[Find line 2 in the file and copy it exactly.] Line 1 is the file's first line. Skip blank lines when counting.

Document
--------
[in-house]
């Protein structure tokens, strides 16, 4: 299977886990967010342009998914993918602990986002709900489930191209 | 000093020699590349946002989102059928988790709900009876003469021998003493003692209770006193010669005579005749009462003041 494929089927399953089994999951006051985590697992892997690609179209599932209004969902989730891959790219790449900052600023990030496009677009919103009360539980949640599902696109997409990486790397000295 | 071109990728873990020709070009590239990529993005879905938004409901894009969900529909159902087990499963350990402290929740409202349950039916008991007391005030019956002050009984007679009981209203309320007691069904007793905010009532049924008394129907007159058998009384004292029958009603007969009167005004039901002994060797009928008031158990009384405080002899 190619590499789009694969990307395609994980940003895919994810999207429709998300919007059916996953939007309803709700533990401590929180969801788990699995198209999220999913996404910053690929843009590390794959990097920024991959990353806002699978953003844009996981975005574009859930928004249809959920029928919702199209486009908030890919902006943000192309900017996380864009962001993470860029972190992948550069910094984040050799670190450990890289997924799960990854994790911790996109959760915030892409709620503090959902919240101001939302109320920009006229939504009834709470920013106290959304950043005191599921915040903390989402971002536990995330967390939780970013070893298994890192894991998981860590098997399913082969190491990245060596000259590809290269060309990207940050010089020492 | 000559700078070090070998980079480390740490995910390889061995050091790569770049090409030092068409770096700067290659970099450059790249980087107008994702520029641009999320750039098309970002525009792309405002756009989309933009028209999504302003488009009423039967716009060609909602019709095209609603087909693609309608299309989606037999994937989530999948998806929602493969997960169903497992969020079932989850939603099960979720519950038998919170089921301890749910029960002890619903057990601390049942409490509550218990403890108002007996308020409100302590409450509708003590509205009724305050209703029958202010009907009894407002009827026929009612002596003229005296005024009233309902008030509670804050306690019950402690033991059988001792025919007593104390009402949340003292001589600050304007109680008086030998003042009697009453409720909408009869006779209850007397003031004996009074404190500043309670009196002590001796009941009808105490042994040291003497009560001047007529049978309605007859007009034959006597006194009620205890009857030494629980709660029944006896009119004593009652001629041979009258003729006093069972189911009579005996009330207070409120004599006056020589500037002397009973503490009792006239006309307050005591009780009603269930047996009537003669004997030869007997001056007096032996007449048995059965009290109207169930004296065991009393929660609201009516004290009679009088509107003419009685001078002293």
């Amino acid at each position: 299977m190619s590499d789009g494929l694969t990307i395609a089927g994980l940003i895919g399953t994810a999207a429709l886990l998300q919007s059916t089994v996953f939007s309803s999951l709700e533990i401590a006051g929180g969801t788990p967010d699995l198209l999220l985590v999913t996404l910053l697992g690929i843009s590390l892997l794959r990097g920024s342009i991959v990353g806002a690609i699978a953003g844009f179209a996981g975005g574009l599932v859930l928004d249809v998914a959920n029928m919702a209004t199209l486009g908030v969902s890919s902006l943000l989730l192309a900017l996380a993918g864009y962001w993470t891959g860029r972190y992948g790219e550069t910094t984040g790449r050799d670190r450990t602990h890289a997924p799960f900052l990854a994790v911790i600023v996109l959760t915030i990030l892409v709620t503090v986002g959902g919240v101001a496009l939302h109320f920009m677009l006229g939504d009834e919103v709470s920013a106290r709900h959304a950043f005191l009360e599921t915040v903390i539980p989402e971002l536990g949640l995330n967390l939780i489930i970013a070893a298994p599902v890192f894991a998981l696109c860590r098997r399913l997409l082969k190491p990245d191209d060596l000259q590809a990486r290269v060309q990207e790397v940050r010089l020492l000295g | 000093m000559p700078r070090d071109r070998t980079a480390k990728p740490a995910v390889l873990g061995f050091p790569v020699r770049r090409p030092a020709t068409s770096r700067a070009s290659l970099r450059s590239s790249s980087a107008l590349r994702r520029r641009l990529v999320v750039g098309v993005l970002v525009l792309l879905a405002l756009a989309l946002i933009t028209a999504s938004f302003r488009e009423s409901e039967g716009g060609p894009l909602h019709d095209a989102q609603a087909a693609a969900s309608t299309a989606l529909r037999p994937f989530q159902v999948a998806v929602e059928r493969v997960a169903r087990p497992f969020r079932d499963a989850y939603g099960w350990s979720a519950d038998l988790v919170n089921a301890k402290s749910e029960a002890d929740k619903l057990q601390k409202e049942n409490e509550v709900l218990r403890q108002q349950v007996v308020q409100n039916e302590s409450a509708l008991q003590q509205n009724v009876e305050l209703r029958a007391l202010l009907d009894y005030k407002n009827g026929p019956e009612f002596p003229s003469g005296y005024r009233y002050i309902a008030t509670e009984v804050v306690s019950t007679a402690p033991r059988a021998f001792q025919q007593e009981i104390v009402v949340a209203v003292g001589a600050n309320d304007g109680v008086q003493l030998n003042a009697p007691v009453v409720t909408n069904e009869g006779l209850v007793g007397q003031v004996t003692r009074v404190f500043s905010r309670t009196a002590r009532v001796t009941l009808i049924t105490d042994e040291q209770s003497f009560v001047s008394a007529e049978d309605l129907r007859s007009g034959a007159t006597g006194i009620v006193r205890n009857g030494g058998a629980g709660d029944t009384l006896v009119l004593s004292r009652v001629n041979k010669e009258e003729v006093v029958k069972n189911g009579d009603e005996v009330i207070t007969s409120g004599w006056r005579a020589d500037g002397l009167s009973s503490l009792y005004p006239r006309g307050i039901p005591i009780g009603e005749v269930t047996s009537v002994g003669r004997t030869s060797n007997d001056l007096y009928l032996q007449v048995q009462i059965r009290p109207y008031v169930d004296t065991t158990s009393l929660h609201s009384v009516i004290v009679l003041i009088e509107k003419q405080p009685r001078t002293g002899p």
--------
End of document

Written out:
């Protein structure tokens, strides 16, 4: 299977886990967010342009998914993918602990986002709900489930191209 | 000093020699590349946002989102059928988790709900009876003469021998003493003692209770006193010669005579005749009462003041 494929089927399953089994999951006051985590697992892997690609179209599932209004969902989730891959790219790449900052600023990030496009677009919103009360539980949640599902696109997409990486790397000295 | 071109990728873990020709070009590239990529993005879905938004409901894009969900529909159902087990499963350990402290929740409202349950039916008991007391005030019956002050009984007679009981209203309320007691069904007793905010009532049924008394129907007159058998009384004292029958009603007969009167005004039901002994060797009928008031158990009384405080002899 190619590499789009694969990307395609994980940003895919994810999207429709998300919007059916996953939007309803709700533990401590929180969801788990699995198209999220999913996404910053690929843009590390794959990097920024991959990353806002699978953003844009996981975005574009859930928004249809959920029928919702199209486009908030890919902006943000192309900017996380864009962001993470860029972190992948550069910094984040050799670190450990890289997924799960990854994790911790996109959760915030892409709620503090959902919240101001939302109320920009006229939504009834709470920013106290959304950043005191599921915040903390989402971002536990995330967390939780970013070893298994890192894991998981860590098997399913082969190491990245060596000259590809290269060309990207940050010089020492 | 000559700078070090070998980079480390740490995910390889061995050091790569770049090409030092068409770096700067290659970099450059790249980087107008994702520029641009999320750039098309970002525009792309405002756009989309933009028209999504302003488009009423039967716009060609909602019709095209609603087909693609309608299309989606037999994937989530999948998806929602493969997960169903497992969020079932989850939603099960979720519950038998919170089921301890749910029960002890619903057990601390049942409490509550218990403890108002007996308020409100302590409450509708003590509205009724305050209703029958202010009907009894407002009827026929009612002596003229005296005024009233309902008030509670804050306690019950402690033991059988001792025919007593104390009402949340003292001589600050304007109680008086030998003042009697009453409720909408009869006779209850007397003031004996009074404190500043309670009196002590001796009941009808105490042994040291003497009560001047007529049978309605007859007009034959006597006194009620205890009857030494629980709660029944006896009119004593009652001629041979009258003729006093069972189911009579005996009330207070409120004599006056020589500037002397009973503490009792006239006309307050005591009780009603269930047996009537003669004997030869007997001056007096032996007449048995059965009290109207169930004296065991009393929660609201009516004290009679009088509107003419009685001078002293």